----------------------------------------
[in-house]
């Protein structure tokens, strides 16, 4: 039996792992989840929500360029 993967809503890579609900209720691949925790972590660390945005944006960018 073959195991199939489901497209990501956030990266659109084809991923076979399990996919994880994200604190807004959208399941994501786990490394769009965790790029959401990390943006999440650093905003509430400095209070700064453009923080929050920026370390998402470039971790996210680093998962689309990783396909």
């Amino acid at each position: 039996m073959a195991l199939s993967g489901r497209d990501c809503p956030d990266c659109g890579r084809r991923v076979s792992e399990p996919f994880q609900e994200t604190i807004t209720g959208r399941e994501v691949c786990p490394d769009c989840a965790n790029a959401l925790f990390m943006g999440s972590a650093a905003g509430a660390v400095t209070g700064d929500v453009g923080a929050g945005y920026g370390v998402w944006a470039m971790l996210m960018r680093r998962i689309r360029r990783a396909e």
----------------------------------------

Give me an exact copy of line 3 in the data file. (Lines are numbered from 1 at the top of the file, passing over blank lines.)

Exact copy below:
């Amino acid at each position: 039996m073959a195991l199939s993967g489901r497209d990501c809503p956030d990266c659109g890579r084809r991923v076979s792992e399990p996919f994880q609900e994200t604190i807004t209720g959208r399941e994501v691949c786990p490394d769009c989840a965790n790029a959401l925790f990390m943006g999440s972590a650093a905003g509430a660390v400095t209070g700064d929500v453009g923080a929050g945005y920026g370390v998402w944006a470039m971790l996210m960018r680093r998962i689309r360029r990783a396909e």